By Rick Barry
Posted Jan 14 2009 11:36AM
I was always mad at myself that I never made 100 free throws in a row. Sixty in a row was OK. However, I believe I would have been able to do better if earlier in my career I had made the change in my shooting technique that I discovered later in my career. The last six years of my career, I made an adjustment by taking the wrist action out of my shot. Once I made that change, I shot 93.5 percent from the line, which would be the all-time record.
On Sunday, Jose Calderon passed Calvin Murphy, one of the game's all-time great free throw shooters, for consecutive free throws made. Like Jose, Calvin had a great compact shooting form, along with a nice routine. I used to joke with Calvin all the time, trying to get inside his head. I told him, "Calvin, you'll never win the free-throw title as long as I'm playing the game." Sure enough, once I retired, Calvin broke my record for highest single season free-throw percentage, which was .947. As competitive as we were, I never wanted Calvin to miss, nor did he want me to miss. After all, we were teammates and misses would hurt the team. We did battle to have the highest free-throw percentage because whoever had the highest percentage got to shoot the technical fouls.
Jose, going into Wednesday night's game, has made 79 free throws in a row. He is now closing in on Mahmoud Abdul-Rauf's streak of 82 in a row, before setting his sights on the all-time leader, Micheal Williams, and his record of 97. I don't think people really appreciate how difficult it is to sustain this type of excellence for a prolonged period of time.
The pursuit of Williams' record is a reflection of remarkable consistency by Calderon. To be this consistent with your shot, time after time after time, is extremely impressive. This consistency demonstrates a level of perfection to the highest degree possible and indicates a high level of confidence in his ability to make free throws.
Why has Calderon been so successful? Because he has what all great free-throw shooters must possess: technique, confidence, routine and a little luck.
The beauty of Jose's shot is that he has great shooting form. First, he gets his hand set properly under the ball. Then he shoots the ball "up," not "at" the basket. He also has a great follow through on his release. Rarely, if ever, will the ball miss to the left or to the right. Great shooters miss a hair long or a hair short. Missing left or right indicates a problem with the shooting form.
With proper form, it's easier to get a shooter's bounce. We saw that happen back in late December when Jose's streak was in the mid 60s and he almost missed in Sacramento. The shot went straight, but Calderon moved a little bit forward with his body, which he usually doesn't do. He had put a little too much effort into the shot, causing the ball to hit the back rim, then the front rim, before bouncing around and dropping in the basket. This is where the luck I mentioned came into play.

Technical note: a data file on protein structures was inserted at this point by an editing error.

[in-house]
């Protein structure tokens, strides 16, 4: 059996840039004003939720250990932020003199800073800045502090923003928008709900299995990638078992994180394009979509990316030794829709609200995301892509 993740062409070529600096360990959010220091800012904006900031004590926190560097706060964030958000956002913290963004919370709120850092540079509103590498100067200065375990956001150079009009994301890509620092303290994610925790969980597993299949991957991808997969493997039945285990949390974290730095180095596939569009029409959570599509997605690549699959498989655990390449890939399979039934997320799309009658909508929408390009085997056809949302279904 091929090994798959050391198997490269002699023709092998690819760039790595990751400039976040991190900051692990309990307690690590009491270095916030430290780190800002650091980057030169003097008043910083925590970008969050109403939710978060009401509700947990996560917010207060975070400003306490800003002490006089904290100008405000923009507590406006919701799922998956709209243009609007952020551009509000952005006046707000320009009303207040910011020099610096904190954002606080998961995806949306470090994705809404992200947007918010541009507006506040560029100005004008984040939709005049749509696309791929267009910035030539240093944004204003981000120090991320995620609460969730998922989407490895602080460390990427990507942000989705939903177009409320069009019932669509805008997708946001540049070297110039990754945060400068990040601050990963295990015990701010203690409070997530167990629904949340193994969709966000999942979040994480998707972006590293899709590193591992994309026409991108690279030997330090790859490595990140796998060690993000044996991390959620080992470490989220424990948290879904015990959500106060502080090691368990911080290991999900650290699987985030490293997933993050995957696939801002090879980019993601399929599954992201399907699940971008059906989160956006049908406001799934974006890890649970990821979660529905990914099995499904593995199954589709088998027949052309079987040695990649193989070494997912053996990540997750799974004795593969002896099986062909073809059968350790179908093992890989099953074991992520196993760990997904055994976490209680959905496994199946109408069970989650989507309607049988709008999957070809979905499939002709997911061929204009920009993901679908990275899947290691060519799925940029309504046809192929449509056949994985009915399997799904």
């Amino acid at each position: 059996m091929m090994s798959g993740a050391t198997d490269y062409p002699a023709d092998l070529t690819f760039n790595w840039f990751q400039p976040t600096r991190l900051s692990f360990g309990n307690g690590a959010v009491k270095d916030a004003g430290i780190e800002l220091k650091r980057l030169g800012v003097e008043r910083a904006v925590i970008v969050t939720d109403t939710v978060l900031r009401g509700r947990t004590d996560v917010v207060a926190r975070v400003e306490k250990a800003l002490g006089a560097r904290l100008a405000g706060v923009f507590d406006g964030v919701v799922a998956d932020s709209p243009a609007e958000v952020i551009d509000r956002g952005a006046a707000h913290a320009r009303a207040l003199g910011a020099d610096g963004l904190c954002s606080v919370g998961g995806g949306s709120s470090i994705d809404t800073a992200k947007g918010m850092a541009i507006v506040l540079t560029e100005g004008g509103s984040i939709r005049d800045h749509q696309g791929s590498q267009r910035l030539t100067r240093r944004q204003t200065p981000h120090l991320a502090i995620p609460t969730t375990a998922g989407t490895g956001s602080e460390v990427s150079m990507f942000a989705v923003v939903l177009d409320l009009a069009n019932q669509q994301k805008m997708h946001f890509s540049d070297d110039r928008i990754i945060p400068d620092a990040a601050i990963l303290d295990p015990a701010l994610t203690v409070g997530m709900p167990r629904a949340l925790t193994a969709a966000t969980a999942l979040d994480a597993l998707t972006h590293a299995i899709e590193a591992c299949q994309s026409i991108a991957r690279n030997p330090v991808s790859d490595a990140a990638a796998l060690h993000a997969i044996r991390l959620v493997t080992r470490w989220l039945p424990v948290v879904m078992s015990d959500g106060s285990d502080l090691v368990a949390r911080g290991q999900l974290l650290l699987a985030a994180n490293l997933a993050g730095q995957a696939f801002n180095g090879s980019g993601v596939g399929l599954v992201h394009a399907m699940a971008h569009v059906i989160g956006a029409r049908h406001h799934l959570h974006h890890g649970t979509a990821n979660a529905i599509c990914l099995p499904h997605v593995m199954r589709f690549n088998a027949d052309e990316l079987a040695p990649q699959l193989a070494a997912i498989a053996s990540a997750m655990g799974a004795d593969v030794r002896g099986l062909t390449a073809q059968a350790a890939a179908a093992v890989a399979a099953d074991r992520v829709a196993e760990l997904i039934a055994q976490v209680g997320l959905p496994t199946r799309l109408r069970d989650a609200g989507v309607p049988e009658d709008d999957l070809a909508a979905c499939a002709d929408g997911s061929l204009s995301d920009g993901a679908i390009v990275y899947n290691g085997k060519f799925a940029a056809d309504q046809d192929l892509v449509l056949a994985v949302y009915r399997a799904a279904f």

I'm sure Jose believes he's going to make every free throw he shoots. I know I did when I made 60 in a row, which was then a league record. As Calderon climbs the all-time leaders' chart, many might automatically presume that the pressure is now mounting for him. Wrong, because there isn't any pressure when you have confidence. When your confidence wavers, that's when you start feeling pressure. Pressure only exists if you allow it to exist.
All great free-throw shooters have a consistent routine. Basically, they do the same thing every single time they shoot. They program themselves to the point that once the ball is handed to them at the free-throw line, whatever was in their mind goes away. The routine takes over immediately. The entire focus and concentration is on the routine, which has been repeated thousands of times. Having a consistent routine has allowed Jose to put together this outstanding string.
Jose's routine goes like this: Before receiving the ball, he'll spread his arms to the side, as if he's stretching them, loosening them up. Once he gets the ball, he takes a deep breath and then dribbles three times before focusing on the basket and releasing the ball.
My routine consisted of setting my feet properly to be in the middle of the basket, taking three low dribbles using both hands at the same time, relaxing my knees slightly, placing my hands on the ball on the same panel, relaxing my arms, taking a breath, then making a slight downward motion with my hands before bending my knees and going into my shot.
What is particularly impressive about Jose's streak is that he doesn't shoot very many free throws during a game. He's averaging a little over two attempts per game. Shooting only a few free throws per game is much more difficult as opposed to taking 10 or 12, where you can get on a roll and find your rhythm. To attain the level of accuracy that Calderon has reached is a testament to his excellence. I commend and admire what he has accomplished.
I believe Jose has a great chance to break Williams' record of 97. Get ready to witness history.
During his 14 seasons in the NBA and ABA, Hall of Famer Rick Barry, named one of the 50 Greatest Players in NBA History, earned the reputation as a player who could score from anywhere on the floor, averaging 24.8 points a game in 1,020 games. In addition to being one of the greatest free-throw shooters in pro basketball (90 percent in the NBA) with his old-fashioned, underhand style , the 6-foot-7 forward was a skilled passer, averaging more than five assists. Barry was the driving force behind the 1975 Golden State Warriors team that won the NBA championship.
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